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Friday, 31 August, 2001, 21:33 GMT 22:33 UK
Army joins foot-and-mouth battle
Soliders will join efforts to contain the disease
The army is being called in to help the fight against foot-and-mouth disease in Northumberland after a further three cases were confirmed.

News of the fresh outbreak in the Hexham area has come as a major blow to farmers after two days in which no new cases were reported in the county.

One of the infected farms, Greystone Farm near Newbrough, is outside the "blue box" restricted area currently covering around 400 square miles of the Allendale Valley.

It means the biosecurity zone will now have to be extended to prevent any further spread of the disease. So far 16 cases have been reported.

Disease statistics
Cases so far: 1,994
Animals slaughtered: 3,778,000
Awaiting slaughter: 15,000

Food minister Lord Whitty spent Friday visiting the disease control centre in Newcastle where the operation is being co-ordinated.

He said the latest news was a serious setback and the government was expecting more cases.

"It is clear that in some cases the disease has been here for two to three weeks. That does indicate there probably has been a significant spread already within the valley."

The minister said around 25,000 sheep and 4,500 cattle had been or will be culled.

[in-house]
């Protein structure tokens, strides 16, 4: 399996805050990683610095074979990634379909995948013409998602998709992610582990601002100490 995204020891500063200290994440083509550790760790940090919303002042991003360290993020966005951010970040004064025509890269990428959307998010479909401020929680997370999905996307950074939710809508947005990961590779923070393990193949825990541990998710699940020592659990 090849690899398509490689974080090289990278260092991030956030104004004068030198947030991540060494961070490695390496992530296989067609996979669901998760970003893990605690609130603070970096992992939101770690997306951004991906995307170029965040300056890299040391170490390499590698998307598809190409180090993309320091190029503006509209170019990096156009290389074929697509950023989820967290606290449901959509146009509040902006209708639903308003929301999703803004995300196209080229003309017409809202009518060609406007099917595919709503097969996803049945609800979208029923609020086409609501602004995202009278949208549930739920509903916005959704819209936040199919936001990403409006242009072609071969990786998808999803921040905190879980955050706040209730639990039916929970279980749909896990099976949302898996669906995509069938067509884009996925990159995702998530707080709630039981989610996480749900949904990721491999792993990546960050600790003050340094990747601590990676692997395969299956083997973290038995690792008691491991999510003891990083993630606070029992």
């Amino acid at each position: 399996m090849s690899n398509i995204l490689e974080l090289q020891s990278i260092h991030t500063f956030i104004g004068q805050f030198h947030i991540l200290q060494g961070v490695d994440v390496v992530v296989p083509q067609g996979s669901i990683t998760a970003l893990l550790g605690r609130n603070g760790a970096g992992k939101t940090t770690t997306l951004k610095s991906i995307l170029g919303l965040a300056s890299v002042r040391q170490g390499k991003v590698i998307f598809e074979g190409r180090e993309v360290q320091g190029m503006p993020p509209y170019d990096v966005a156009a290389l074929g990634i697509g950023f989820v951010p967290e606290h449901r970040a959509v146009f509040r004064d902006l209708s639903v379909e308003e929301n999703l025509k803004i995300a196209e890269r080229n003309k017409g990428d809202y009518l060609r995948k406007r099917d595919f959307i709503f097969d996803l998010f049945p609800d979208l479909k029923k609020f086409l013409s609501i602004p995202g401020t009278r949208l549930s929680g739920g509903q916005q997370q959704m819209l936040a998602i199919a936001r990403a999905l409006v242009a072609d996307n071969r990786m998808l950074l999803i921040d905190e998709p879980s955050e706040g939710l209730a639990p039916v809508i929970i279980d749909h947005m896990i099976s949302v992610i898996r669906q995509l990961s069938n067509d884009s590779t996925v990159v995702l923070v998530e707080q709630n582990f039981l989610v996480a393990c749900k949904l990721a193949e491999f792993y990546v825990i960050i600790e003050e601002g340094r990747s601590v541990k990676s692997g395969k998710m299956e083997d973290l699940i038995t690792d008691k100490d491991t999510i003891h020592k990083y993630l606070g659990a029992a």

He added: "The real danger at this stage of the disease is if a spark goes from here into other areas.

"It is absolutely essential to control all movements of vehicles, personnel and animals."

'Major blow'

Divisional veterinary manager Arthur Griffiths said: "This is extremely disappointing news which will mean a considerable extension of the infected area and blue box restrictions."

Soldiers and slaughtermen now face the task of culling and disposing of 280 cattle at Elrington Hall farm, 211 cattle and 1,419 sheep at Low Eshells and 383 cattle and 1,038 sheep at Greystone.

Thirty soldiers, from the 101 Northumbrian Royal Artillery Volunteer Regiment, will be deployed over the weekend to help oversee the process.

The logistics operation will be led by Lieutenant Colonel Gary Donaldson.

Emergency visit

Shadow Defra secretary Tim Yeo welcomed the input the soldiers would give to the fight against the disease.

The Conservative MP for Suffolk South said: "The decision to bring in the army suggests that this outbreak is more serious than the government would admit.

"We welcome this action but hope it will be just part of a more effective strategy to halt the further spread of the disease.

"Meanwhile the confusion over vaccination urgently needs clearing up."

The BBC's Richard Wells
"The authorities admit they are struggling to cope"
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